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Lions Roar : July 2006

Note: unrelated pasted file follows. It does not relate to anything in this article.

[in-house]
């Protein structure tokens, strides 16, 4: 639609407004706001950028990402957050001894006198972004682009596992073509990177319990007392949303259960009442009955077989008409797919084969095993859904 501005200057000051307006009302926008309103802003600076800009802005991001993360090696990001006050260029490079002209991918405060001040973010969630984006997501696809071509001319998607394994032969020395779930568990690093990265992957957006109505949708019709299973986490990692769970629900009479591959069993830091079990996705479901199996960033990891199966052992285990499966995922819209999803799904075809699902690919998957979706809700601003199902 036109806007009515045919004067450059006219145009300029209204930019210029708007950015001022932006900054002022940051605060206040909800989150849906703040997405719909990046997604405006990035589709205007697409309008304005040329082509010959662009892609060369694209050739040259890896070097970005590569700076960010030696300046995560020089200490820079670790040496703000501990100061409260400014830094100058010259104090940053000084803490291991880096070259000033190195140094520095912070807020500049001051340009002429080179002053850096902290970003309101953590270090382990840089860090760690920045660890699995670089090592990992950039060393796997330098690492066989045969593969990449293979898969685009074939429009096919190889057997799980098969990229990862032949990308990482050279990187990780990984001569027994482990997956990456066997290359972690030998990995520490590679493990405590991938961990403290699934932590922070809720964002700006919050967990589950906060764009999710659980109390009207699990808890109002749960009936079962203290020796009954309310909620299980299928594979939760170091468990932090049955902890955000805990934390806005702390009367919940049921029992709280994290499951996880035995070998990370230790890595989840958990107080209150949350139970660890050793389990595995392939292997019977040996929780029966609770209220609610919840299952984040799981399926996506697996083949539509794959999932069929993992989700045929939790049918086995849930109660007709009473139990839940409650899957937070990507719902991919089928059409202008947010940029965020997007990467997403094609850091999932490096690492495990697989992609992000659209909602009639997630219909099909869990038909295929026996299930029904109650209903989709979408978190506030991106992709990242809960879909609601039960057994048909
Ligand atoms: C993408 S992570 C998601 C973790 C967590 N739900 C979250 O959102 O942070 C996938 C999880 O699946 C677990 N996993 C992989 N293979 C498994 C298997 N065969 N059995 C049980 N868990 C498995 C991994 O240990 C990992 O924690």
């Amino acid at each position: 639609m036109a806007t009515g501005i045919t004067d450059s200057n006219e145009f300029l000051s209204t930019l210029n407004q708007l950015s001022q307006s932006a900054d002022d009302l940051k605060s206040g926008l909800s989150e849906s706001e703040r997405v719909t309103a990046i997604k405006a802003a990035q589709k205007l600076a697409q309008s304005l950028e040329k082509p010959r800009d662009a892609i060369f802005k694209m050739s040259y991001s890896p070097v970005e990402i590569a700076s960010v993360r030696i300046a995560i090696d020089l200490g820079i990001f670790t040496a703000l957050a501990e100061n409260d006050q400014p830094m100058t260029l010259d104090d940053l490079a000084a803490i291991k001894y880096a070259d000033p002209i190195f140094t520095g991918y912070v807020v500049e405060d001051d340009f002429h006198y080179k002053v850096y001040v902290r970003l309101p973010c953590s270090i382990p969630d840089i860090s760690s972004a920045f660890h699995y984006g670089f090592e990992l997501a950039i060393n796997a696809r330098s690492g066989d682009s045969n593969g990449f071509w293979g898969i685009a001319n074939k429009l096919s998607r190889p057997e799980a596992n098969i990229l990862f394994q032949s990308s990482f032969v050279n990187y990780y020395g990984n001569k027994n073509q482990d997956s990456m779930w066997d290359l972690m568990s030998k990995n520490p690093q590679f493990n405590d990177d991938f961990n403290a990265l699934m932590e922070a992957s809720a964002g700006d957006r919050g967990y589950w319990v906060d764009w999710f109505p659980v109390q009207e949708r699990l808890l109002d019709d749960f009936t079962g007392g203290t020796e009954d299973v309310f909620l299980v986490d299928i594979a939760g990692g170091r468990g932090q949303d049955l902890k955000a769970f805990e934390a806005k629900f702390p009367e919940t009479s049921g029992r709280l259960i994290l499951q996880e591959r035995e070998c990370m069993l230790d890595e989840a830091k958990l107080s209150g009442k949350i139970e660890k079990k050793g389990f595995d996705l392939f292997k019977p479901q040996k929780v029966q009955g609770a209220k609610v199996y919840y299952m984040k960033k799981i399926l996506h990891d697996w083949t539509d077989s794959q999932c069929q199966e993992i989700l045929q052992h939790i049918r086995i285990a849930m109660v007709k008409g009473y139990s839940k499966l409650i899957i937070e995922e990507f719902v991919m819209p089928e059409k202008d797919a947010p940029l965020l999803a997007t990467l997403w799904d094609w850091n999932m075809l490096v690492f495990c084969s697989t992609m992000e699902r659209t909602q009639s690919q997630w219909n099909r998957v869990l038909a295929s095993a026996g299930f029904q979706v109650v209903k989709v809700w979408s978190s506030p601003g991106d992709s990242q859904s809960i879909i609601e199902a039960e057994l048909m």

SHAMBHALA SUN JULY 2006 75 hadn’t quite absorbed the news, when I didn’t quite have can- cer yet. Afterwards the thing that struck me was the feeling of nakedness with people, of falling into their eyes and swimming in the spaces there. In the end, this intimacy seemed to be more significant than the news about cancer—the response to a very interesting call. At the same time, there were patterns that were the contrary of this nakedness. I noticed that I wanted people to be okay with where I would get surgery, which distracted me from the question—I wonder where I’ll get surgery? There is a slightly craven piece in me that wants to be liked. I don’t much like that part but there it is. For me, this is a big good thing about cancer—cutting that imagined thread, not thinking that love is turning aside to manage other people and how they feel. 2 It’s so obvious, once you know the trick. If you walk up to a cliff, a door will appear. The obstacle is itself the gate. This only happens if I’m willing to keep walking. Each wall is a large, rather smooth, dark expanse. I keep walking toward it without knowing what will happen, and then a doorway appears. This is like calling out, “Master!” and hearing, “Yes!” WHEN YOU GET A DIAGNOSIS you enter a different coun- try with different habits and laws. The customs officials don’t care who you were wherever you came from, what the spring flowers were like, or whether you walked by the sea with your child, counting the waves. They are not so much heartless as de- terminedly uninformed; their iron rule is that you will conform to the laws of the new country and that you must find out these laws for yourself. Your initiation begins with insurance—what methods will be paid for, how much will be paid, to whom, and who is allowed to treat you. The density and heaviness of these tasks was puz- zling until I realized that bureaucracy is just a feature of the un- derworld. It is just a set of customs and ceremonies that gathers around diagnosis. The Sumerian myth of Inanna describes the journey fairly closely: As you descend, you come to guardians at each gate and, though you negotiate, you surrender something— your crown, your jeweled belt, time, an idea you had, the belief that you would be able to function in a certain way for the rest of your life, the thought that you could avoid this journey. The prize for surrendering is to go farther down, to the next gate and the next surrender—in my case, closer to surgery. The initiation phase took a couple of months: informing myself about the customs and treatments, wrestling the insur- ance guardians into opening the gates to the surgeon I wanted. Sometimes I knocked on doors with no one behind them, and at other times I had the image of stumbling in upon bird-headed beings making cuneiform incisions on clay tablets. This phase was devoted to the idea of the body as matter, money, plumbing, pain, something that involves time. The guardians were devoted to searching out and recording details that are minute and trivial in the land before diagnosis. I began to appreciate and even enjoy the monotonous repetition, the theater of it, the endless walking across an essentially featureless landscape. It occurred to me that perhaps this endlessness is the appeal of bureaucracy, a kind of false immortality that comes from immersion in trivia. Hello, I have cancer and have been referred for a second opinion. I’d like my medical records. Who wants them? I do. Which doctor? Well, I was hoping to hand-carry them. Where to? To Stanford and Duke. Why Stanford? Well, they answered my telephone call; UCSF didn’t. What is the address for that? I was hoping to hand-carry them. We can’t give you the records. I think you can. We can? Yes. Hang on a minute ... I’m back. OK, come in and fill out a form and then we’ll put in a request. You’ll get it in four to six weeks. Um, my appointment with Stanford is tomorrow morning. I was hoping to come in this afternoon ... etc. Or a variation: What kind of recovery rates do you get? Forty to sixty percent of patients get good functioning after a year. Um, how many of these surgeries do you do per year? About twenty. Is there somewhere that does more surgeries? Not that I know of. The quest became essentially about timing, a dance. People said yes or no or send more paperwork—just like the colleges my daughter was applying to at the same time. I came to feel warmly toward the people involved. It was a secret society, and gradually allies who knew the hidden passwords appeared. The obstacle inside myself was also the gate. The thought that this or that bit of me wouldn’t function after surgery or should function was refusing the call. It was like trying to see the gate before I was right against the cliff. When I just didn’t know I was much more lighthearted. It’s the joke of life, a funny joke, not a bitter one. I have stepped off an edge and am falling, happily, toward an outcome, like Alice down the rabbit hole.